Introducing webhooks: integration with publishing and changes events

Written by Thibault Duplessis in Engineering on May 28,2014

At, one of our goals is to provide a developer friendly platform enabling you to make the best out of your content, be it in the way you present it, optimise it or how you choose to deliver it. This is why we provide a very advanced API design, with very nice querying and caching characteristics.

Today we're announcing webhooks so that your websites and apps can get notified whenever new changes are available in your API. This adds up to the pre-existing API capacities to open yet a new range of integration possibilities.

Let your application know about content changes

There are many things you can do when your content changes. You may want to notify your team, send a newsletter to your users or post a tweet or a facebook status. Some might even choose to regenerate a static site built with, say, baked.js. Or trigger a new build of their application. Or just prime some cache.

So how does that work?

Webhooks are events triggered whenever changes are pushed in a release, or when a collection or bookmark is modified. then sends POST requests to user provided URLs, to let other parties react to the change. The request body is a JSON object containing data about the triggered event:

"type": "api-update",
"domain": "example",
"apiUrl": "",
"secret": "mySecretPassphrase"

Manage your repository webhooks

Reach the Webhooks tab of the Settings menu: here comes the webhook creation form.

The only required field is the URL. This is your application URL, the endpoint where the POST request will be sent. Of course, this URL must be reachable from the Internet. The secret field is optional; if you set it, we'll send its content to your server, so that you can verify that the request is coming from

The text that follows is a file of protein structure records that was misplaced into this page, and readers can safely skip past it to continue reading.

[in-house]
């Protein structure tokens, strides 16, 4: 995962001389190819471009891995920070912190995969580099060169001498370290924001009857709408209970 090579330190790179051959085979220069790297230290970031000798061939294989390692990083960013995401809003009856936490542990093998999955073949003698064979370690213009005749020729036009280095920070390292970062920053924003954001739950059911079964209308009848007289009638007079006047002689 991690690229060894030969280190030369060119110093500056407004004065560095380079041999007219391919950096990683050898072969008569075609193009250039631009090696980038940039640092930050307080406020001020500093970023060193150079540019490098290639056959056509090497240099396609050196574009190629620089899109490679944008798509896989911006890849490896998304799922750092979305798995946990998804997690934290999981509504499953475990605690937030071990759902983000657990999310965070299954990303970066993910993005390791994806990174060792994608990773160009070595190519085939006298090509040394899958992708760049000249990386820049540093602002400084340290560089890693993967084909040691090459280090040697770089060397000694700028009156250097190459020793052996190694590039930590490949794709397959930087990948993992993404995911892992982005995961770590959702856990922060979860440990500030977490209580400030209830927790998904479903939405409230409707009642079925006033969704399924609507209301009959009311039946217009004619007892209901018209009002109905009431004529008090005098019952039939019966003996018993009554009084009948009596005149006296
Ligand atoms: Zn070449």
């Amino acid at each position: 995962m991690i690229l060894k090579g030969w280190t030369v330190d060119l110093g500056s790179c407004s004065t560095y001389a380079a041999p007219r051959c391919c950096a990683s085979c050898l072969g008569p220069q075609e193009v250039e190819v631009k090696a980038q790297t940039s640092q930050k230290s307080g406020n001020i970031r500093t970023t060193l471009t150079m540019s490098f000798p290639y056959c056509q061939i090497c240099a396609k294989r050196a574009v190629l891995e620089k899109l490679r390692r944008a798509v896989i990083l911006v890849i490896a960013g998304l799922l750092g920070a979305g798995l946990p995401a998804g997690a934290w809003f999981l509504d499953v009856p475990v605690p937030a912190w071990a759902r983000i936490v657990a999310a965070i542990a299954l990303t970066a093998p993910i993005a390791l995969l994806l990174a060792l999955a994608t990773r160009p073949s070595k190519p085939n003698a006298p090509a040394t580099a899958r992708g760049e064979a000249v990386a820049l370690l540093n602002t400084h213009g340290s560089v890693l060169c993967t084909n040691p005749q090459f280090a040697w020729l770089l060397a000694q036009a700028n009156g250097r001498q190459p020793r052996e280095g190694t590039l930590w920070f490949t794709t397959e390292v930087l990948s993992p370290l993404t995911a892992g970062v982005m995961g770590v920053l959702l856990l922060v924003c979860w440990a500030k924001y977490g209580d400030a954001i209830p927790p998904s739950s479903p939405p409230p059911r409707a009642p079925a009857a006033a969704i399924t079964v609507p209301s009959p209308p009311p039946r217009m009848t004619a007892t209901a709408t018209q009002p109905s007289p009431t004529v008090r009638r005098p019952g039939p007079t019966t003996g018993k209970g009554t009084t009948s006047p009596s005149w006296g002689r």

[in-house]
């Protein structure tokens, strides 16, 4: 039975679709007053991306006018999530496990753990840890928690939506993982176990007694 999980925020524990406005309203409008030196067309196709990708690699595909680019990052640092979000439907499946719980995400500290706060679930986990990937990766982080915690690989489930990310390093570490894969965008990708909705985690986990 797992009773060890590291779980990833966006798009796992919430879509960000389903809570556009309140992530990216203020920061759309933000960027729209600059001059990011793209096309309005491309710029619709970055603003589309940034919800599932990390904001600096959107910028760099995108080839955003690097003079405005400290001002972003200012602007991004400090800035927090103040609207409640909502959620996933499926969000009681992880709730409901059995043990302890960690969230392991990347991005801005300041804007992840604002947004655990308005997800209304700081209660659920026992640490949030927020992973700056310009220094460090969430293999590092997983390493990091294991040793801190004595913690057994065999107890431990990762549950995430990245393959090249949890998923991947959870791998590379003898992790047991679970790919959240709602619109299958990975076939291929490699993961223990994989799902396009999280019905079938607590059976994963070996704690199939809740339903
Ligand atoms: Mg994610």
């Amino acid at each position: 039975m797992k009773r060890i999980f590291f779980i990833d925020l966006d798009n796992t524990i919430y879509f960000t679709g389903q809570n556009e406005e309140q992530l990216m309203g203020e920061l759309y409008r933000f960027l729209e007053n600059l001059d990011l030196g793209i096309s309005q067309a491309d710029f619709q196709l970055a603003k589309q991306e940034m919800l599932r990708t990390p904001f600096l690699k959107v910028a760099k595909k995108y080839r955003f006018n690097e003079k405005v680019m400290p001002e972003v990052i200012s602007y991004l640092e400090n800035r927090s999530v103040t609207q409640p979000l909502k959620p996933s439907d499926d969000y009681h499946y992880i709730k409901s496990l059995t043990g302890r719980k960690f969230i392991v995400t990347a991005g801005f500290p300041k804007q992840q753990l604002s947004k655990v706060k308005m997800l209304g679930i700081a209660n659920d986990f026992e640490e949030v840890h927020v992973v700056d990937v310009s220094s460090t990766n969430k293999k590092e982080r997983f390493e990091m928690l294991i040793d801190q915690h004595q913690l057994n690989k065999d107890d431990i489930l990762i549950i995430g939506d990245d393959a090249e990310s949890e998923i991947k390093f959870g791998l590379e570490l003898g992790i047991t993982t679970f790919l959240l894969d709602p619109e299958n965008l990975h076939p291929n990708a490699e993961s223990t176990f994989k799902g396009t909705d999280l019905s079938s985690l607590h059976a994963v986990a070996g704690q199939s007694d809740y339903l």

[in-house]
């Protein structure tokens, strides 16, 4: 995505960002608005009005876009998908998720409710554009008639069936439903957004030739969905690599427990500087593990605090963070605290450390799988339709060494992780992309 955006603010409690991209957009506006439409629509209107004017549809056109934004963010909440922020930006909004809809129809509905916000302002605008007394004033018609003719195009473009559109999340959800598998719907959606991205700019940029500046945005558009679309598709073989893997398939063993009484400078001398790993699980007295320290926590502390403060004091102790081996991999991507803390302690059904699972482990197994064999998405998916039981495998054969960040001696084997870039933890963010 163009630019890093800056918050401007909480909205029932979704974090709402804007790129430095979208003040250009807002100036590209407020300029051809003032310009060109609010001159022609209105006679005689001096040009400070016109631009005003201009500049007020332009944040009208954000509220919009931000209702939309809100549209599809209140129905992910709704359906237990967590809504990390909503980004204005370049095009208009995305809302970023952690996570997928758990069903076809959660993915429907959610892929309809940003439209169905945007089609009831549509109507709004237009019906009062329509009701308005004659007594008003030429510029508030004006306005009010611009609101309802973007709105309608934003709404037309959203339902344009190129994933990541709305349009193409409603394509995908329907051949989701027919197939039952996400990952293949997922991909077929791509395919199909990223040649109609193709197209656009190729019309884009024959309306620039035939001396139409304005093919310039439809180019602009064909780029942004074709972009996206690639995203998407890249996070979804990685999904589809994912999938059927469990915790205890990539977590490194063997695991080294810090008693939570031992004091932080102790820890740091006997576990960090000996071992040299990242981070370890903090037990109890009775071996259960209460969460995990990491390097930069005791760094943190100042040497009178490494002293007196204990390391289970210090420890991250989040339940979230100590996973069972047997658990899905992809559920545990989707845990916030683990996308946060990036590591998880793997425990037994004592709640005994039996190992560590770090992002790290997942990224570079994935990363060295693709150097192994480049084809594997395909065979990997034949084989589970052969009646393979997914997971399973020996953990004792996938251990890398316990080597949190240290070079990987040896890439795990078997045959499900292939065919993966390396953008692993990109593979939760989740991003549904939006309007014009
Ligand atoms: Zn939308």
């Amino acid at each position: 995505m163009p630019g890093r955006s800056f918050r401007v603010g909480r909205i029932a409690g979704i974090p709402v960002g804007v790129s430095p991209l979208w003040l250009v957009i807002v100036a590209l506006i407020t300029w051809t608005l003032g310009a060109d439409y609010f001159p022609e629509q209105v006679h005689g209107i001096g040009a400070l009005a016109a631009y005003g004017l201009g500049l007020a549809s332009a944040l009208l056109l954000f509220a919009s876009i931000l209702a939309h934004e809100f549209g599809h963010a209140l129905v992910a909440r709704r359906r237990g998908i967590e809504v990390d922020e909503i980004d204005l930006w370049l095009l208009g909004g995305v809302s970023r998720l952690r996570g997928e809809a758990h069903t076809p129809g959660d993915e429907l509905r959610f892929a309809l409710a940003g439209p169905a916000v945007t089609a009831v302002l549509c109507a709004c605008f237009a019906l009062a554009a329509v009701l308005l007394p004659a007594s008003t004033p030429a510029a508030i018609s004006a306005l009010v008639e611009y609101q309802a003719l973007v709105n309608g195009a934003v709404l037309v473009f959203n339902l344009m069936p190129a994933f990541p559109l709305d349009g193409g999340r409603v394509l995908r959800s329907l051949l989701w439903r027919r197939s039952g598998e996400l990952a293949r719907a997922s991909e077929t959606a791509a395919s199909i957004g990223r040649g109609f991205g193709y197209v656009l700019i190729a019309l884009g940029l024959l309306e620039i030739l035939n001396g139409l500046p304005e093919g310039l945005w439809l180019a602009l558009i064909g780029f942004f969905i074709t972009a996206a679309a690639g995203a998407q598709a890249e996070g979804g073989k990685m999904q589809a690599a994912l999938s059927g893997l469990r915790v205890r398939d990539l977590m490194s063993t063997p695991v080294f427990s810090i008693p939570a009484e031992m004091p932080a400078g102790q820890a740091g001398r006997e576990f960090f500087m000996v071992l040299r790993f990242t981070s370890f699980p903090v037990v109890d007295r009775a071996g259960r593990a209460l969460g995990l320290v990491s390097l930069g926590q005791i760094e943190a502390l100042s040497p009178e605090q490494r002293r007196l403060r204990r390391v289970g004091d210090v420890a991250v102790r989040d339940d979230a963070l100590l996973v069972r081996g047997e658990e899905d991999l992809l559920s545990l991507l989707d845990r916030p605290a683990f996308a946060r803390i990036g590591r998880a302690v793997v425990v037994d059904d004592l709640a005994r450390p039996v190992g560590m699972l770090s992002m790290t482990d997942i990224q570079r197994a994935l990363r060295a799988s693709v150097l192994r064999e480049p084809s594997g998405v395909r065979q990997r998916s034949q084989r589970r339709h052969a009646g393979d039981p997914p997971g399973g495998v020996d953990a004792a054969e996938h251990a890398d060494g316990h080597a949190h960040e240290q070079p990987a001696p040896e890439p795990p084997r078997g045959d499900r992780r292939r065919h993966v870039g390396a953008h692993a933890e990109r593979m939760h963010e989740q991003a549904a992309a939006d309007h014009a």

Once your webhook is added, you can trigger it manually to ensure that your server is reacting correctly to the POST call. If your server replies with 2xx HTTP status code, the delivery is considered successful. Any other status code (or a no response / timeout) will result in the delivery being retried 10 minutes later, up to 5 retries.

We've mentioned a few possible usages of webhooks, but the only limit is your imagination! If you find a neat application for them, or create a service integration, let us know. We love feedback!

This feature is being progressively deployed to more and more repositories. But feel free to ask if it is not available for you yet and you want to give it a try.

Thibault Duplessis

Thibault is an architect at, he is also the founder of the famous open-source platform.